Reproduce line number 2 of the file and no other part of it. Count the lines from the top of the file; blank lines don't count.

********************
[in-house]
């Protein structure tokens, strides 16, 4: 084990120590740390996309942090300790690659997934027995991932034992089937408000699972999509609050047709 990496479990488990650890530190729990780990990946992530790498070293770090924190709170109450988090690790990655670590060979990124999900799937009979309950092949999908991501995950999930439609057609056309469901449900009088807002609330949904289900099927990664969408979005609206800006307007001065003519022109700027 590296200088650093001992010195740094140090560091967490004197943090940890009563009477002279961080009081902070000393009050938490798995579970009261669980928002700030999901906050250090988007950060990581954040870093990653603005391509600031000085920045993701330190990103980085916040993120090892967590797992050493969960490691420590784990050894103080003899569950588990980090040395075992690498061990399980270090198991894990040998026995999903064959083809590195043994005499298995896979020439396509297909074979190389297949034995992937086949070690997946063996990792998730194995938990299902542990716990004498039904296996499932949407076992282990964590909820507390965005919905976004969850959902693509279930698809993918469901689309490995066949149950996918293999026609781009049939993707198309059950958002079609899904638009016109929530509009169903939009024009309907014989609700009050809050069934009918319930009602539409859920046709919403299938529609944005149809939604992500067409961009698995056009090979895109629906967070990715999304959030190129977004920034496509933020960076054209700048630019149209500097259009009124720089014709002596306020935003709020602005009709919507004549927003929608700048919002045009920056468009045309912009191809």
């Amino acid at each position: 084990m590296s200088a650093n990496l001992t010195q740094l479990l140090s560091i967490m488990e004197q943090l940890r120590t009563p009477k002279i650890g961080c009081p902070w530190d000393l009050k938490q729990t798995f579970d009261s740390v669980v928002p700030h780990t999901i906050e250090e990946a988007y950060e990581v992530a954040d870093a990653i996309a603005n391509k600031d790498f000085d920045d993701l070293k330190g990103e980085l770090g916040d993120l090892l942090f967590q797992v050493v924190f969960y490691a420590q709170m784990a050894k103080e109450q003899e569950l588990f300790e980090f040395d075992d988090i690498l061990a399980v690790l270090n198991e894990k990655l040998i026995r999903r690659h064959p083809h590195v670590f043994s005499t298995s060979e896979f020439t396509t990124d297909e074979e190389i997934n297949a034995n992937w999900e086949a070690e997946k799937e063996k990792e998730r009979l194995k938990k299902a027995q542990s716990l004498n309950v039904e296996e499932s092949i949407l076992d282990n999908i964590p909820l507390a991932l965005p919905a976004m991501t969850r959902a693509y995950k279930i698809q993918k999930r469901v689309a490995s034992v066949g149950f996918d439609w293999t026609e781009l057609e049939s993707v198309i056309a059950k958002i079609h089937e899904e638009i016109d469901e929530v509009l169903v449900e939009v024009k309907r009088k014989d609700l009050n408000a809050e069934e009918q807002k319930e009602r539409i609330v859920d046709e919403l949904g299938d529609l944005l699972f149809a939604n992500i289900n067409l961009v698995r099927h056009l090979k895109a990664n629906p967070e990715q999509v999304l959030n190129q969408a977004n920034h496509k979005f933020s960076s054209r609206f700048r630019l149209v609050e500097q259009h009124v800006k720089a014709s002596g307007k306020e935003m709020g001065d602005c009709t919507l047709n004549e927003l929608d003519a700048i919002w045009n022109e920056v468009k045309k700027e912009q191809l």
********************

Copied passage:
């Protein structure tokens, strides 16, 4: 084990120590740390996309942090300790690659997934027995991932034992089937408000699972999509609050047709 990496479990488990650890530190729990780990990946992530790498070293770090924190709170109450988090690790990655670590060979990124999900799937009979309950092949999908991501995950999930439609057609056309469901449900009088807002609330949904289900099927990664969408979005609206800006307007001065003519022109700027 590296200088650093001992010195740094140090560091967490004197943090940890009563009477002279961080009081902070000393009050938490798995579970009261669980928002700030999901906050250090988007950060990581954040870093990653603005391509600031000085920045993701330190990103980085916040993120090892967590797992050493969960490691420590784990050894103080003899569950588990980090040395075992690498061990399980270090198991894990040998026995999903064959083809590195043994005499298995896979020439396509297909074979190389297949034995992937086949070690997946063996990792998730194995938990299902542990716990004498039904296996499932949407076992282990964590909820507390965005919905976004969850959902693509279930698809993918469901689309490995066949149950996918293999026609781009049939993707198309059950958002079609899904638009016109929530509009169903939009024009309907014989609700009050809050069934009918319930009602539409859920046709919403299938529609944005149809939604992500067409961009698995056009090979895109629906967070990715999304959030190129977004920034496509933020960076054209700048630019149209500097259009009124720089014709002596306020935003709020602005009709919507004549927003929608700048919002045009920056468009045309912009191809």